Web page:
Thanks for your alternate lyrics, j.a.t. And thanks for helping me think through the issue of gender-neutral language in hymns. While I would like to see it, I guess I would find the changes jarring if they resulted in hymns that wouldn’t call God “he.” I know Lynnette has mentioned to me that this kind of approach is sometimes taken by theologians, who, if I recall correctly, say things like “God keeps God’s secrets to God’s self,” to avoid having to assign God a gender.

  29. 29.

    Anna,
    Sounds like true academics– never saying in 5 words what can be said in 15! : )

  30. 30.

    My dad would sing:

    The golden plates lay hidden
    Deep in the jungles of ‘Nam
    And Rambo must retrieve them
    To prove he is a man.

  31. 31.

    This one is to accompany Eve’s “No Man Knows My Pastries” comment on Mark’s excellent post on Cafeteria Mormons at BCC:

    Praise to the man who was a chef for Jehovah!
    He made the pastries the Lord called “divine.”
    He kept his recipes a secret from others,
    But with one bite Jesus guessed them every time.

    Hail to the pastry chef, ascended to heaven,
    Carping food critics review him in vain.
    Mingling with gods he attempts new concoctions
    He’ll bring new delights when he comes to earth again!

  32. 32.

    Ziff, that is awesome. I think I’ll sing your version next time we have the song in Sacrament Meeting.

  33. 33.

    Thanks, Jessawhy, I’m glad you like it. I guess you can tell Eve and I share the family silliness gene.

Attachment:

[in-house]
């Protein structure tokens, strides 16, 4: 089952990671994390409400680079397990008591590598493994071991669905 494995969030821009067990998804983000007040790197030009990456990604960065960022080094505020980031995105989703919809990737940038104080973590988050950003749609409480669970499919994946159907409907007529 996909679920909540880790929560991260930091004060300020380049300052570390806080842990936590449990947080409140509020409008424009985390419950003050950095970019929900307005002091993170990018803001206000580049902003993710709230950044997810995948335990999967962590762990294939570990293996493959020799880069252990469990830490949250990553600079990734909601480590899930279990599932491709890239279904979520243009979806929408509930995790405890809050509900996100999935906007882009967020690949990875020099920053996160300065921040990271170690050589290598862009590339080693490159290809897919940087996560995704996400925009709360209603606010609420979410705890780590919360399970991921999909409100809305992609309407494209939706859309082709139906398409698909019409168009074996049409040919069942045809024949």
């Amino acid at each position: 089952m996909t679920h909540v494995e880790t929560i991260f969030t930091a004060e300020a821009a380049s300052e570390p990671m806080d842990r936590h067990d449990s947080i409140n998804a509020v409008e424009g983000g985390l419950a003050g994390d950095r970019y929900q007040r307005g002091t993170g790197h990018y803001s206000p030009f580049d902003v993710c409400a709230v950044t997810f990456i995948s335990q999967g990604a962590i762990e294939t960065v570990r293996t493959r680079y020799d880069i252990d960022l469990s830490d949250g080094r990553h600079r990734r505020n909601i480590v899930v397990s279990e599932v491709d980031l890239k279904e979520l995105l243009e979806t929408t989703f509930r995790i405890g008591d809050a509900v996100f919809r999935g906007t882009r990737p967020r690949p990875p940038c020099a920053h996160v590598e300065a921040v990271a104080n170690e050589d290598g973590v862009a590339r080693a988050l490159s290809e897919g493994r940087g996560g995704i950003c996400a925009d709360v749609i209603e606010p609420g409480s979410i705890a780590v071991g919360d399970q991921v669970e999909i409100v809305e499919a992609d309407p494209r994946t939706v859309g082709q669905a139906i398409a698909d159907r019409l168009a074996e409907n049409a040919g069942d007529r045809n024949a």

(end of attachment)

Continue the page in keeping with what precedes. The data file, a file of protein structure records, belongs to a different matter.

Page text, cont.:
34. 34.

    It looks like this thread has been dead for a while, but I just stumbled upon it. On my mission, we did ones that ranged from the silly to the serious.

    My favorite was “Welcome, Welcome P-day Morning”.
    Welcome, welcome, P-day morning,
    Now we rest from ev’ry care.
    Welcome, welcome is the sleeping,
    Done right after morning prayer.

    (The background of this one is that it was common in the mission to take what we called “p-day morning naps”. Since we weren’t allowed to actually sleep in, we would get up at 6:30, say our companionship prayer, and then take a nap.)

    Another one that one of the elders made up was “We Thank Thee for Sending Top Ramen” (to the tune of “We Thank Thee, O God, for a Prophet”). My personal favorite was “In Our Lovely Bible Belt”. (I served in North Carolina. The song was to the tune of “In Our Lovely Deseret”.)
    In our lovely Bible Belt,
    Where few saints of God have dwelt,
    There’s a multitude of Baptists all around.
    They are generous and brave
    When they ask if we’ve been saved.